Colour is an essential component of a creative’s toolkit, including a knitter’s toolbox. Colour theory is both a science and an art. The psychology of colour is important for branding or marketing, or those wishing to influence what we buy. In this post I’m addressing the basic principles of colour, that when understood will help you select colours that complement and work to enhance your projects.
What is colour?
Our eyes perceive colour. When we see something, this information is sent from your eyes to the brain, and tells us it’s a certain colour or hue. Objects reflect or emit light in different combinations of wavelengths, that result in different sensations to the eye to produce colour.
As a knitter, we have a huge selection of coloured yarns to choose from, including multi-coloured yarns that produce different effects. Multi-coloured sock yarns can be dyed to create effects such as self-striping without having to knit with a number of solid coloured yarns. When designing Fair Isle projects, it’s important to create the right balance of colour, with the necessary complements and contrasts to knit a successful design. Intarsia knitting uses coloured yarn to form abstract and pictorial works. Designer collections incorporate the colour trends for a season to meet the expectations of retailers and customers. We all have favourite colours, but it’s fun to explore and experiment with colours to find new alternatives, and this can be achieved with some basic principles under our hat.
The Colour Wheel
The above Colour Star was made by me during my early design years. It’s a version of the classic Colour Wheel. In elementary school, we learned that the primary colours, red, yellow and blue are all capable of mixing all hues. These primaries are still used today by artists and designers.
The arrangement of colours in the colour wheel may be presented in different ways, like my Colour Star, but the basics are always the same. The wheel is composed of 12 standard colours:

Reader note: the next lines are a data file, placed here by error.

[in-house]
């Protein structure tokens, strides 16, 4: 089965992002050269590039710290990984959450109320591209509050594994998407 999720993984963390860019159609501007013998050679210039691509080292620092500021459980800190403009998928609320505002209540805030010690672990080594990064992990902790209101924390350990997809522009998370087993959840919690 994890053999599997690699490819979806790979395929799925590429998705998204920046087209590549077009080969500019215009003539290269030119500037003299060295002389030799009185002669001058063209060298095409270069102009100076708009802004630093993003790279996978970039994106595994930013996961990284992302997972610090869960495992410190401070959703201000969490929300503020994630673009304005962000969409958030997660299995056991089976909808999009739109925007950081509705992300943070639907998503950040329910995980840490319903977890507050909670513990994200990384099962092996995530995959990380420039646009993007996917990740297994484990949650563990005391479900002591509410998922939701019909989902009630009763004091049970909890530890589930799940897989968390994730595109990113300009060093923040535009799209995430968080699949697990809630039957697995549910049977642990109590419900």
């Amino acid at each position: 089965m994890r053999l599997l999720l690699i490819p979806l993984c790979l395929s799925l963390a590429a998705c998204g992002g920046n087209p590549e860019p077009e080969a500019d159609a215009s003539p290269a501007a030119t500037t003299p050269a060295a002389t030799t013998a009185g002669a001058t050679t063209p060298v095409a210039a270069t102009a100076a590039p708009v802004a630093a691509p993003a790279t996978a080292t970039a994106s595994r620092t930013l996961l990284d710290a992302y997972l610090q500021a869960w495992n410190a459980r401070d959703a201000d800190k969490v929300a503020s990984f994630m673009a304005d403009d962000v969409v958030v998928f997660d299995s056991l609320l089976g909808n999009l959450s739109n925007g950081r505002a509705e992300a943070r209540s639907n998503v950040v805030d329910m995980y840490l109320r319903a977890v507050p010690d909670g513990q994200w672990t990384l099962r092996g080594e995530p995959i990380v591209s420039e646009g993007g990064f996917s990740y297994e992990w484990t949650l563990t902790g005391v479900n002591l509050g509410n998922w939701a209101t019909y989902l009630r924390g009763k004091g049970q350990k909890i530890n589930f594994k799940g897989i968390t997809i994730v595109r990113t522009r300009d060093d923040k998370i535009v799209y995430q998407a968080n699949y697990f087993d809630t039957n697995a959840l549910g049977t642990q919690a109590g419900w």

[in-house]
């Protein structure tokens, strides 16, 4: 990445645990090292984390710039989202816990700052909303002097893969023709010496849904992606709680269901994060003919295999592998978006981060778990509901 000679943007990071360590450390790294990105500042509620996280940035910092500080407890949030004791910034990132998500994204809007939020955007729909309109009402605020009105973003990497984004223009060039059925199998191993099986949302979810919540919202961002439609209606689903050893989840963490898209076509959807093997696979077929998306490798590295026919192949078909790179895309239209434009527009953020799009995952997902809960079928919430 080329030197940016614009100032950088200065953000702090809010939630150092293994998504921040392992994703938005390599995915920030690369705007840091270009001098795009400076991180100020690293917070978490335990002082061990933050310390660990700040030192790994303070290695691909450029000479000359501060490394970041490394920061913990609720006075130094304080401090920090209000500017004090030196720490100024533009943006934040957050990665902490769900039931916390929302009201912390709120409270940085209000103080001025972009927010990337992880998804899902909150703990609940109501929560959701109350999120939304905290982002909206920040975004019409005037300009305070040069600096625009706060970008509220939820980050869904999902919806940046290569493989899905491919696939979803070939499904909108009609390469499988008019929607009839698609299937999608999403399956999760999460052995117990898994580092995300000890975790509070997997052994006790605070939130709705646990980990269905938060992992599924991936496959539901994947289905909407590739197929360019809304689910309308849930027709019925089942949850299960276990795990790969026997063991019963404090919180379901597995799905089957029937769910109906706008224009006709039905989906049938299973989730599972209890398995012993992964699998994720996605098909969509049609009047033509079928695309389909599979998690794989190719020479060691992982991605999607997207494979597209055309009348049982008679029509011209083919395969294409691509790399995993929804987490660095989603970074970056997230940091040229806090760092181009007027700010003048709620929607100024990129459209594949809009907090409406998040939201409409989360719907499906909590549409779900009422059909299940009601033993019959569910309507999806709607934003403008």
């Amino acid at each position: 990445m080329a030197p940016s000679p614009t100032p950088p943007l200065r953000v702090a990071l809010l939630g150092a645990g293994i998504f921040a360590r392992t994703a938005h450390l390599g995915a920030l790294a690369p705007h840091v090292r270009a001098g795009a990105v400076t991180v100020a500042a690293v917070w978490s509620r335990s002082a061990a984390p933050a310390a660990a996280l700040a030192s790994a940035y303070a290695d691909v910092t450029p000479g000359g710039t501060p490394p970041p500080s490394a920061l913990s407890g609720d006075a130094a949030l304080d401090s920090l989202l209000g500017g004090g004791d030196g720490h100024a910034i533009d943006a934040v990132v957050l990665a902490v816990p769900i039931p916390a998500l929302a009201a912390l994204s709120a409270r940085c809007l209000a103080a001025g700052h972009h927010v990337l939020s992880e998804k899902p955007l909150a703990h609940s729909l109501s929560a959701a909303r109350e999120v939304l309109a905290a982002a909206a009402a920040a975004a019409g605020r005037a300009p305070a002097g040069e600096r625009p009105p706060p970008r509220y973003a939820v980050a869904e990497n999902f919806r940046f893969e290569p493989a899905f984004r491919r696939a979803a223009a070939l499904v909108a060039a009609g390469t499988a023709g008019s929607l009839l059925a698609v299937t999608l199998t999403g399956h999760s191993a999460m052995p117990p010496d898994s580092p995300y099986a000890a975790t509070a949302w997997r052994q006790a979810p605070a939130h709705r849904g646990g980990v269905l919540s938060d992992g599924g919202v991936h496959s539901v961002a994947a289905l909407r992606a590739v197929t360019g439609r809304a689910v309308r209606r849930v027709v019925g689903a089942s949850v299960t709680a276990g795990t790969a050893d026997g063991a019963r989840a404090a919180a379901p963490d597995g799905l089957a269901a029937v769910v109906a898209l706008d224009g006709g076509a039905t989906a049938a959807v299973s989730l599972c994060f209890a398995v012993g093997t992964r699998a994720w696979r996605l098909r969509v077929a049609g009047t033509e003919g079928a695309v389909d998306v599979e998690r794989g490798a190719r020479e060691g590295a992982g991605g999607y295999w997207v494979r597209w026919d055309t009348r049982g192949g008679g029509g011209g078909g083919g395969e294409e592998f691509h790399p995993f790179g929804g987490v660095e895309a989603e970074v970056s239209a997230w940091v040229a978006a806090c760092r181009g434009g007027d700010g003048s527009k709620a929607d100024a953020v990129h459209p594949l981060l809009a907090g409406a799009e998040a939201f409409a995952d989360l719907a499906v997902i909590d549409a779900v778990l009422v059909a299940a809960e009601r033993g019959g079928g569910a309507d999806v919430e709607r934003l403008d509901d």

Primary Colours: Red, Yellow and Blue
Secondary Colours: Orange, Green, Purple are made by mixing the primaries together. Orange is made by mixing red and yellow.
Tertiary Colours: Red Violet, Red Orange, Yellow Orange, Yellow Green, Blue Green, and Blue Violet are made by mixing the primaries and secondaries. The primaries red and yellow make secondary orange. Orange mixed with red forms tertiary red orange; orange mixed with yellow forms yellow orange.
My Colour Star goes further than the standard Colour Wheel, by showing the shades of each colour in the tips of the star, and tints shown moving towards the center of the star. Tints, shades and tones are variations of each colour or hue on the wheel. A tint is made by adding white to the hue creating a lighter version of the hue. An example is pink, formed by mixing red and white together. A shade adds black to the hue to form a dark version of the original colour. An example is burgundy, in which red and black are mixed together. A tone is the addition of black and white (grey) to a hue.
The wheel can also be divided in half to separate the warm colours (reds, oranges, yellows) from the cool colours (blues, greens, purples).
- Colour Families – a family of colours consists of all the tints, shades, and tones of a single hue. Monochromatic colour groupings are colours from a single colour family. Just picking a number of reds for a design may not give the most pleasing result. You have to put some thought when choosing a family of colours; the right mix of tints, tones and shades will give the most pleasing effect.
- Analogous Colours – are 3 colours that sit side-by-side on the colour wheel; blue, blue-green, and green. One colour usually dominates, one supports, and one accents. This scheme is pleasing to the eye.
- Complementary Colours – sit opposite each other on the colour wheel, creating a sharp contrast; yellow and purple, red violet and yellow green. Complementary colours make designs pop; the classic contrast of black and white mosaic knitting.
- Triadic Colours – are 3 colours that are equally spaced around the wheel. They are typically bright and dynamic. A classic example is using the primaries – red, yellow and blue.
Pantone began in New York City in the 1950s as a commercial printing company. Today, one of its main products is the Pantone Guide of colour swatches used by designers. Months in advance, the company declares a “colour of the year” and palettes twice a year. The results of which are published to fashion designers and other consumer oriented companies for planning future projects.
Take a look at the colour trend report for Spring/Summer 2019. It’s a vibrant colour palette with classic warm neutrals. Some interesting combinations in fashion right now include: mustard and pink; purple, cobalt blue and camel; green, red and grey; navy, white and red. If you love fashion, choosing a colour trend for your knits will spice up a lack lustre wardrobe.
I also want to mention the website Color Collective, an online resource for designers. The posts are simply colour palettes based on the works of artists, designers and photographers, and helpful when trying to find colour combinations that work well together.
The above information is basic and only a guideline to choosing colour. As colour is personal, these principles are not rules. However, understanding colour basics will go a long way to making informed colour choices for your projects. So have some fun with colour!